Tuesday, July 14, 2020
We learn about the history of racial-terror lynchings in the South with a panel of historians.
Between 1882 and 1968, nearly 5,000 people were executed by lynching in the United States. Most of the victims were African American boys and men, and most lynchings occurred in the South.
They constitute a dark, painful chapter in our history, but it is sometimes valuable to revisit painful periods to see what we can learn from them. Until recently, this era of racial terror went largely undocumented, and the impact to the community was never fully examined.
Historians are working to change that, and some of them join us to reflect on the legacy of lynching as our series examining America’s history with racial injustice continues.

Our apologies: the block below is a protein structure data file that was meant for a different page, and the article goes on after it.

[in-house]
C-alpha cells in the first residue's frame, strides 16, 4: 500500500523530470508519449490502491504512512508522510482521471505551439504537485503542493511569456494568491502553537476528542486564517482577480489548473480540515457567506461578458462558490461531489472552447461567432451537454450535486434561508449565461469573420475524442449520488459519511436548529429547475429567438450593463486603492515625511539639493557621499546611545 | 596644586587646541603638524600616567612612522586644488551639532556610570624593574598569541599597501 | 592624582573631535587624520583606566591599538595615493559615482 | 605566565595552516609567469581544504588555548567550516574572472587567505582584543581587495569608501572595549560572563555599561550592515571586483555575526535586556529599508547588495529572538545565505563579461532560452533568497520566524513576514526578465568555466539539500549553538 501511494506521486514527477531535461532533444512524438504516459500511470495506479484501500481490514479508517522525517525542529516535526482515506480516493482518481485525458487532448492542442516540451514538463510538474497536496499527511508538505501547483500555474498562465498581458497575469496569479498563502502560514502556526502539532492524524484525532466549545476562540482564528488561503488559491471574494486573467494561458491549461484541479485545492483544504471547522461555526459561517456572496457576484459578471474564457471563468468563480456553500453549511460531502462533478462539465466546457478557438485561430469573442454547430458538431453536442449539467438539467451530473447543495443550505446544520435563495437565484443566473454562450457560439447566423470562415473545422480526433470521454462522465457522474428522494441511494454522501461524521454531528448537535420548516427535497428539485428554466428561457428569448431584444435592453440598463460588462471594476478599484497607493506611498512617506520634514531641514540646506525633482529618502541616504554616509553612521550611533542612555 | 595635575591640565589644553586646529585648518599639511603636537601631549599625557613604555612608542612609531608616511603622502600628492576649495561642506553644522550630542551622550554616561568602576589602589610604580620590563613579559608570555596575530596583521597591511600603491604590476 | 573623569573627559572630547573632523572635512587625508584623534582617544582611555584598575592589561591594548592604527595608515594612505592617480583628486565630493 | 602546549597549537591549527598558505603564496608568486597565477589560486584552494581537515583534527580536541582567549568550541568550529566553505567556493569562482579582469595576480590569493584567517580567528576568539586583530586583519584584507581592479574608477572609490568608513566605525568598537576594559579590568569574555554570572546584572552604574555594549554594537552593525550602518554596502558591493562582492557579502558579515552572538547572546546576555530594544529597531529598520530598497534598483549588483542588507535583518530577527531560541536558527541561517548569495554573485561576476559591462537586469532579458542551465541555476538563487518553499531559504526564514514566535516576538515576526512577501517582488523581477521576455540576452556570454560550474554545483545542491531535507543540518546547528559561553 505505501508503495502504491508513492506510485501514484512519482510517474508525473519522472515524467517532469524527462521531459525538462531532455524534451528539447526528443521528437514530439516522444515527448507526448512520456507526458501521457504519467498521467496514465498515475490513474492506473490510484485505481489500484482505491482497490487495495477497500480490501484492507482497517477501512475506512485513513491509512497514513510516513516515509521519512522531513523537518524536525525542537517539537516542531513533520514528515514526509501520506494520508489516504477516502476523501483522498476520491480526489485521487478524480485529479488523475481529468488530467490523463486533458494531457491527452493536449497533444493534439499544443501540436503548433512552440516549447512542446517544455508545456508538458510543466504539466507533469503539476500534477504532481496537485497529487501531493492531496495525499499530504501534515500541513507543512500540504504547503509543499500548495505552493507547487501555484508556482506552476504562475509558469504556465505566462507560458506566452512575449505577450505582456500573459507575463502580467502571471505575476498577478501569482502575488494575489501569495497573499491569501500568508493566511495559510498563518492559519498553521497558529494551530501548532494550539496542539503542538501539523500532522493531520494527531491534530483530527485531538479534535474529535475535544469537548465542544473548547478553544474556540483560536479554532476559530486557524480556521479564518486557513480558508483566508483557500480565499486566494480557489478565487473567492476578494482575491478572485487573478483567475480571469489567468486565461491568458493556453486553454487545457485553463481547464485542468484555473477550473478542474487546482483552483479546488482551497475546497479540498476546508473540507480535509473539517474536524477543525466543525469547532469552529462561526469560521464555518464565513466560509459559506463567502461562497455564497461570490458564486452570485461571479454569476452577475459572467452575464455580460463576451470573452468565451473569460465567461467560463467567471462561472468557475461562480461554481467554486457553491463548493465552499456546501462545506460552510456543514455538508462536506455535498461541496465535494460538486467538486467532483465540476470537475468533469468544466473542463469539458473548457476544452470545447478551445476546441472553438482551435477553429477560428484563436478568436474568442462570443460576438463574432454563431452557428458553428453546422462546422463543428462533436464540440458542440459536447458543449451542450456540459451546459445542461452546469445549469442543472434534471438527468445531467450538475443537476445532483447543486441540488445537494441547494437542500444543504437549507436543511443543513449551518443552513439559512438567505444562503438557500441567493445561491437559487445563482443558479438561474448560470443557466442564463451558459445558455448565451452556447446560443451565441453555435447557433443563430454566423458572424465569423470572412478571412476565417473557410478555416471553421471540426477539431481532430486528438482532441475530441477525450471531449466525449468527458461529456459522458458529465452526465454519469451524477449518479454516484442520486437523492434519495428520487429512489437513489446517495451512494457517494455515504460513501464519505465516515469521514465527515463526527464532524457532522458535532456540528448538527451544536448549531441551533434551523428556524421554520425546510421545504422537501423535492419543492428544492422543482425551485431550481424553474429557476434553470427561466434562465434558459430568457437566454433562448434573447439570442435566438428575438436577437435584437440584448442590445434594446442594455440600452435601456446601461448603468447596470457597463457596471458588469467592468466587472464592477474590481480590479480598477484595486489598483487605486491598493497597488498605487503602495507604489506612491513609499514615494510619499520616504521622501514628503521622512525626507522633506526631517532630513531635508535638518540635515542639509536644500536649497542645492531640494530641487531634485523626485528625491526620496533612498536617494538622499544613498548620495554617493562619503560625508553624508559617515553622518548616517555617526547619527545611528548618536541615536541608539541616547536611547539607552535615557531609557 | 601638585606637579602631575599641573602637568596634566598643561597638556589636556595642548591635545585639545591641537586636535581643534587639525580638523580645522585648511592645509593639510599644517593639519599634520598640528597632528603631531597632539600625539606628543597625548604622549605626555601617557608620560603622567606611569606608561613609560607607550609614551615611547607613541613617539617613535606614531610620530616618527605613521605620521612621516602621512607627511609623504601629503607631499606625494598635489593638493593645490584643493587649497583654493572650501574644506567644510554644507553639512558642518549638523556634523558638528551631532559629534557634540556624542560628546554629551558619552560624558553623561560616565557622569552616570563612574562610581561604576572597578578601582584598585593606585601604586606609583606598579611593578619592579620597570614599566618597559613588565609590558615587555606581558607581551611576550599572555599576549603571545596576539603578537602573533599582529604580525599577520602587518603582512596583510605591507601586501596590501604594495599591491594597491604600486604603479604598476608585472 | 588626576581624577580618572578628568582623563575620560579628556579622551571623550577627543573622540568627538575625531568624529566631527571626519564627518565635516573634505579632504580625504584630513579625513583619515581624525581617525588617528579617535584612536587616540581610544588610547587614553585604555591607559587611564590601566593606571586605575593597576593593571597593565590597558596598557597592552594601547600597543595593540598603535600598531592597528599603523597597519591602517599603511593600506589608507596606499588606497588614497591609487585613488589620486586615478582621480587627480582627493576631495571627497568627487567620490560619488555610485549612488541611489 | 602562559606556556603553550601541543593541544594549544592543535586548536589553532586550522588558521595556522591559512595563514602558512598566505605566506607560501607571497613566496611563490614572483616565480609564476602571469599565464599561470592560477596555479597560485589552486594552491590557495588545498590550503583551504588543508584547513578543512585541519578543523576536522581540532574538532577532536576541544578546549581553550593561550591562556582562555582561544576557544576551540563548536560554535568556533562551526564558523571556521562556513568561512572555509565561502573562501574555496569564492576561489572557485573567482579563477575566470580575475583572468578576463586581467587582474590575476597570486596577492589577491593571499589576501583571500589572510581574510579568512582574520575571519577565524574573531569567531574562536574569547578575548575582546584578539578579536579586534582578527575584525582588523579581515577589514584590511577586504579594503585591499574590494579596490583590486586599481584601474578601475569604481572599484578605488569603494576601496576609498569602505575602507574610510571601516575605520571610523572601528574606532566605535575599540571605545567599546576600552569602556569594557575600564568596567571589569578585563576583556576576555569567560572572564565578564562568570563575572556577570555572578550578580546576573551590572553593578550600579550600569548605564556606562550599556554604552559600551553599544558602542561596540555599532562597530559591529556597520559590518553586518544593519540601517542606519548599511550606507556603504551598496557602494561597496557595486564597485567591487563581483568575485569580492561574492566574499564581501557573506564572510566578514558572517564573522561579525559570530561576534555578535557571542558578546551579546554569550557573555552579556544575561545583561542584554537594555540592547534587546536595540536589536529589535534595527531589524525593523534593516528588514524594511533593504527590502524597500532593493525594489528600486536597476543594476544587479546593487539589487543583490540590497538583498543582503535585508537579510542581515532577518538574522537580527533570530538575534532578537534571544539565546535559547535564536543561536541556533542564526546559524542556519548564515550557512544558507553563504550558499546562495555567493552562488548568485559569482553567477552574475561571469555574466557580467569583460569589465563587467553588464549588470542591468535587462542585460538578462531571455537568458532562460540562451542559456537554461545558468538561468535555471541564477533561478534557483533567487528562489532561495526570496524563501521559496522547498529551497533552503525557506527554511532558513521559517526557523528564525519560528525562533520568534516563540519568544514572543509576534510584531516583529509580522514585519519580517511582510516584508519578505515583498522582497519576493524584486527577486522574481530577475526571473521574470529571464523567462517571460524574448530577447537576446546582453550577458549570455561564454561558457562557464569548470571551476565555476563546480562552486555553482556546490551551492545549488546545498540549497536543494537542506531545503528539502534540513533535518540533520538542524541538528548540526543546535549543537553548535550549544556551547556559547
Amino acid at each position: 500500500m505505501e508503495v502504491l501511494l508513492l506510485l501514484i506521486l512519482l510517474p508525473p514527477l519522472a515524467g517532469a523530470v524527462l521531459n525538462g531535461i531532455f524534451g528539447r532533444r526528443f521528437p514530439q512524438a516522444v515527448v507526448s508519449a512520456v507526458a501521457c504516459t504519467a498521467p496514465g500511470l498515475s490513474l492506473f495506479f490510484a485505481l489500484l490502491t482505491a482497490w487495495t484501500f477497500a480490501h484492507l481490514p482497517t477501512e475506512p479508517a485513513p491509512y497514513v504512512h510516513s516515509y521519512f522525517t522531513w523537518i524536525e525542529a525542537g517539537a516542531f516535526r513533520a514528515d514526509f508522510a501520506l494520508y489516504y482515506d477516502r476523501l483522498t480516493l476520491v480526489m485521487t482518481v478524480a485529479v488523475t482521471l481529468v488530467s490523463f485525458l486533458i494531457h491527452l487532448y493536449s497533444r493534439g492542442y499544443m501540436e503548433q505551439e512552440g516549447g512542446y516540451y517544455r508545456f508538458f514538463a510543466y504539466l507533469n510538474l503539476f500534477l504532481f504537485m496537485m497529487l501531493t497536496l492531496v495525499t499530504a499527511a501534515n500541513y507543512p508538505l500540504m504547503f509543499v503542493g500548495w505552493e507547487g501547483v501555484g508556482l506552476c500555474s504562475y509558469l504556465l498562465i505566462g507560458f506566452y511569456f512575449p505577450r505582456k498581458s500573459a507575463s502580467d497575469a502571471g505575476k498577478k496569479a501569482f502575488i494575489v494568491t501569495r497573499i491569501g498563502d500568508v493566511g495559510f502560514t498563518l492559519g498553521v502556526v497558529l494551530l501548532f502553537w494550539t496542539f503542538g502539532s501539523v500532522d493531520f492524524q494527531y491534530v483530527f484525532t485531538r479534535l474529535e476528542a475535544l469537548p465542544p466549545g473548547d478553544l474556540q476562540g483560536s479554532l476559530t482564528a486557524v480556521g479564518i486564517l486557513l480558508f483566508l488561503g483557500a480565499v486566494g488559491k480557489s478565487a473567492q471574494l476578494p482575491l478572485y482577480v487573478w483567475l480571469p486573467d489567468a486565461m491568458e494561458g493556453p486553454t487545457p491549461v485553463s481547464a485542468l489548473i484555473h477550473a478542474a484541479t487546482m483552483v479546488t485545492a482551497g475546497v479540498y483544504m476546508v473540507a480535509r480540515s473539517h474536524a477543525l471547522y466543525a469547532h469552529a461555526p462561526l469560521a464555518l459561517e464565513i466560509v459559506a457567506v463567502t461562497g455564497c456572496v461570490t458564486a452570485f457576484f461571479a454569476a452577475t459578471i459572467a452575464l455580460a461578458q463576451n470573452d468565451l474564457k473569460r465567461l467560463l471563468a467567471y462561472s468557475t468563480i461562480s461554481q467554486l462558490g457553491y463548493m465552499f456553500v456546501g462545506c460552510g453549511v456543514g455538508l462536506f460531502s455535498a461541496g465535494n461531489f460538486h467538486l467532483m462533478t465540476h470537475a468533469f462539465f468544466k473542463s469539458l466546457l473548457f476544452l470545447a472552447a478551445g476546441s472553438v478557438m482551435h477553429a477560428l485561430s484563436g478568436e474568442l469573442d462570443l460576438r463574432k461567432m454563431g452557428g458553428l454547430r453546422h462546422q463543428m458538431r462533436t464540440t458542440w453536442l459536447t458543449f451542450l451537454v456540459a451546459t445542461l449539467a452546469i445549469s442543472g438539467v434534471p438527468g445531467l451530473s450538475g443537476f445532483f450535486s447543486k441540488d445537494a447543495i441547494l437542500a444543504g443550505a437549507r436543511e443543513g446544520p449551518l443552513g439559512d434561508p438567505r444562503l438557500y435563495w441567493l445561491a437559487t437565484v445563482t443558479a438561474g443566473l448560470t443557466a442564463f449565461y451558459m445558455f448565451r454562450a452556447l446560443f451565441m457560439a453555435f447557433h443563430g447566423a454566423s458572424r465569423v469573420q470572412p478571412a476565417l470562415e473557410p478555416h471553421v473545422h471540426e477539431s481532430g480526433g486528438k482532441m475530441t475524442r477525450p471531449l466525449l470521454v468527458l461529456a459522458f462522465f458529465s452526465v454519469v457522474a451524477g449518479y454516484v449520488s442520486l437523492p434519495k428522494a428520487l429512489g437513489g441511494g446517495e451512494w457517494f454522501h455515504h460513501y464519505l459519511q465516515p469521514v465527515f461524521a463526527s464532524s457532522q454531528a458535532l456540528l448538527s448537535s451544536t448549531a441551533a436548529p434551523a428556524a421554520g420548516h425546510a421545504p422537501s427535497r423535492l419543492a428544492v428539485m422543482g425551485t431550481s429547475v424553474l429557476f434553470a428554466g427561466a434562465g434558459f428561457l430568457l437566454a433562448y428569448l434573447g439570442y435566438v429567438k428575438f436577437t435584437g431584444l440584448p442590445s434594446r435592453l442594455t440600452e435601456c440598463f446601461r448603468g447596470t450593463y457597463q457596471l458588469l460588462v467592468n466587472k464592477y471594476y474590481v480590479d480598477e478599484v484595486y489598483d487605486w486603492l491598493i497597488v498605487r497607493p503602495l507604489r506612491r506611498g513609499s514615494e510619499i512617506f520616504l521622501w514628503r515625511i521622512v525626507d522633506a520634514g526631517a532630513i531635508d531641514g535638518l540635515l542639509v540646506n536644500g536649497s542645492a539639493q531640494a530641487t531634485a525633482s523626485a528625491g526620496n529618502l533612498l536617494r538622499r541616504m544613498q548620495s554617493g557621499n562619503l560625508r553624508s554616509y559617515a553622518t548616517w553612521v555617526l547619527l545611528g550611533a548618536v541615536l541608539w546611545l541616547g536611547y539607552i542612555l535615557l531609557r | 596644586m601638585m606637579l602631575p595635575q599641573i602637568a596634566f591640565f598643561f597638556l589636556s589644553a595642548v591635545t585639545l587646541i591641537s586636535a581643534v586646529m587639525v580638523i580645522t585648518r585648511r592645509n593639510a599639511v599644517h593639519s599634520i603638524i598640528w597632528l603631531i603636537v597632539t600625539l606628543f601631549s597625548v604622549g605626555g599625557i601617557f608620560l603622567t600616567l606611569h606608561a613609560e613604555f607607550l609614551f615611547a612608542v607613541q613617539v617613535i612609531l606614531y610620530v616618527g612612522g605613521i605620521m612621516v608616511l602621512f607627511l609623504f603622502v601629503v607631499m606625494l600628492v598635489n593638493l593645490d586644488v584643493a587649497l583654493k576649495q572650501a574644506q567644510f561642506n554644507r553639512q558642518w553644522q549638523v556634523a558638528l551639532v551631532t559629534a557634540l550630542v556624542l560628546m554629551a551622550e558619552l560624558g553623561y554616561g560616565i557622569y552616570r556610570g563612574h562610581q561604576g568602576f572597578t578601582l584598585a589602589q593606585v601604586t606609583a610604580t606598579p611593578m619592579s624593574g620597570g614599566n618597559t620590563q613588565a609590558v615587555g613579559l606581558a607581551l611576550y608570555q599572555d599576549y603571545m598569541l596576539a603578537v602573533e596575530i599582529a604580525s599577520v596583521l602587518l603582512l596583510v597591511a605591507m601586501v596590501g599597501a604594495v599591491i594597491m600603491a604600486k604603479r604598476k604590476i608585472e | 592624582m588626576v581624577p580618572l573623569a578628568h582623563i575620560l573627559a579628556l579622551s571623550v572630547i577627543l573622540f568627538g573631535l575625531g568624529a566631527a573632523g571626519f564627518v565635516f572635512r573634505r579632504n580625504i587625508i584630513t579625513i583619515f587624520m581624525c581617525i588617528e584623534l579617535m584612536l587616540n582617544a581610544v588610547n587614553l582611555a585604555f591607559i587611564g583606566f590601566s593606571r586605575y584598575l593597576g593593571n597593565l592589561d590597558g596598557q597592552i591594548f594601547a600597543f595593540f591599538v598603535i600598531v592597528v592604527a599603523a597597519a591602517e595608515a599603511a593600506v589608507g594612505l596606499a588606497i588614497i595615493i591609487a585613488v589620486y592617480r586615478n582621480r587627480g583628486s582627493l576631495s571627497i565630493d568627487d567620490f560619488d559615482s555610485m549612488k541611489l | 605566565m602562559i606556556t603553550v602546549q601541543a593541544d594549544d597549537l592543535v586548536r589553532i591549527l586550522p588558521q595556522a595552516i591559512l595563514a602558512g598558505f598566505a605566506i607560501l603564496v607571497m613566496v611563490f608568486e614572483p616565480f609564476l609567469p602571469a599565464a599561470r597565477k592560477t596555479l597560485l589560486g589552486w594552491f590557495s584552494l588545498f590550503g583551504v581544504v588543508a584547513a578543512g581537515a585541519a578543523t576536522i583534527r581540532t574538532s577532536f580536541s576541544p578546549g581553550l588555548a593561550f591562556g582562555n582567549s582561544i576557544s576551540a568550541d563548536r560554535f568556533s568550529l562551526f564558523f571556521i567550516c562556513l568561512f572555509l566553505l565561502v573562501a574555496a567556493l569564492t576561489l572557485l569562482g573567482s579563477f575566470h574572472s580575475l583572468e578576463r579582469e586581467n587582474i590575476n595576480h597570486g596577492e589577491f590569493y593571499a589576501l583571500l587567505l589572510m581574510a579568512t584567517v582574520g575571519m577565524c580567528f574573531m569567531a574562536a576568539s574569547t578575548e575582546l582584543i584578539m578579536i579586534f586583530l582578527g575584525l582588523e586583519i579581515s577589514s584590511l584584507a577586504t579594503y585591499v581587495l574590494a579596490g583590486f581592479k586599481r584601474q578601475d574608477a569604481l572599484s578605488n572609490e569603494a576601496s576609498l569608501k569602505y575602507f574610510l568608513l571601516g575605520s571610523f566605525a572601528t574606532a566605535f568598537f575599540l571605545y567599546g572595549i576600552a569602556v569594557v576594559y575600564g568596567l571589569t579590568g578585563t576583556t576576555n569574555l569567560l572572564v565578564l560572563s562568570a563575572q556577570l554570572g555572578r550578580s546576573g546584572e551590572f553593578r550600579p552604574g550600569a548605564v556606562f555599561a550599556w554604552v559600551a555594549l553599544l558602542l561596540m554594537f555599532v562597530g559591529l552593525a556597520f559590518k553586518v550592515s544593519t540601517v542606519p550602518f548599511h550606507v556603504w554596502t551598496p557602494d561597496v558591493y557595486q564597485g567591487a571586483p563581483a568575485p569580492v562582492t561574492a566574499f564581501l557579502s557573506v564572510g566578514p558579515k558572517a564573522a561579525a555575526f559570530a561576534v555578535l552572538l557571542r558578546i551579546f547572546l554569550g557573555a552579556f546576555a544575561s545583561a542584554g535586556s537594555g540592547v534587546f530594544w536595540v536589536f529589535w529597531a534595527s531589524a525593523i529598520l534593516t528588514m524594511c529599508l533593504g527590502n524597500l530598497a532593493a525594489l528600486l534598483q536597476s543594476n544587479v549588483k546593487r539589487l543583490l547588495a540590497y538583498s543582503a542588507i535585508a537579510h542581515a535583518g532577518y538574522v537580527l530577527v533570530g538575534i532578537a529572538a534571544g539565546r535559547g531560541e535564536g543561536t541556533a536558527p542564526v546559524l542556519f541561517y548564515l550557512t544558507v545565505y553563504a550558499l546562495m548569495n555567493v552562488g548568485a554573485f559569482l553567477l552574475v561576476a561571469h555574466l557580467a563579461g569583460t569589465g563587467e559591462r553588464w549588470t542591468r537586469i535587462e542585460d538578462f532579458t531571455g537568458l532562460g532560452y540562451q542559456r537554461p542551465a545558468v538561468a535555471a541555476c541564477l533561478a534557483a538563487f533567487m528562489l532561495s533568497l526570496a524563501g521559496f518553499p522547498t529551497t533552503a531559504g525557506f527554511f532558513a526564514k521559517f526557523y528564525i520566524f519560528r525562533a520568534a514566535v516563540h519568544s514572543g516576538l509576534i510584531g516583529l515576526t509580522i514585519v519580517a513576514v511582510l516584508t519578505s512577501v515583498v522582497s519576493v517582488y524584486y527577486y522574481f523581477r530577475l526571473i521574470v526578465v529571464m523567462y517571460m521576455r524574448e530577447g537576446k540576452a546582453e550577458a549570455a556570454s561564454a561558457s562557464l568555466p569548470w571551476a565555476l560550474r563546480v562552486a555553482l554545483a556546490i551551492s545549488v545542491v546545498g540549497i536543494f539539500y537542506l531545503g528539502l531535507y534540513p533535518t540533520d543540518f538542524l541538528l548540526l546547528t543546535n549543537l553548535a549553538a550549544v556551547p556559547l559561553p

Dr. Jeffrey Leak, professor of English at UNC Charlotte and former director of the UNC Charlotte Center for the Study of the New South
Dr. Claude Clegg, historian and author of "Troubled Ground: A Tale of Murder, Lynching and Reckoning in the New South, about the Salisbury Lynching"
Emily Zimmern, past president of Levine Museum of the New South
Dr. Willie Griffin, staff historian, Levine Museum of the New South
Michael Moore, community historian
- This show discusses a 2012 exhibit at Levine Museum based on a book of photographs called "Without Sanctuary: Lynching Photography in America."
- Last year, the Levine Museum continued a dialog about lynching with an exhibit and community discussion.
- The Equal Justice Initiative's Legacy Museum and The National Memorial for Peace and Justice were also mentioned.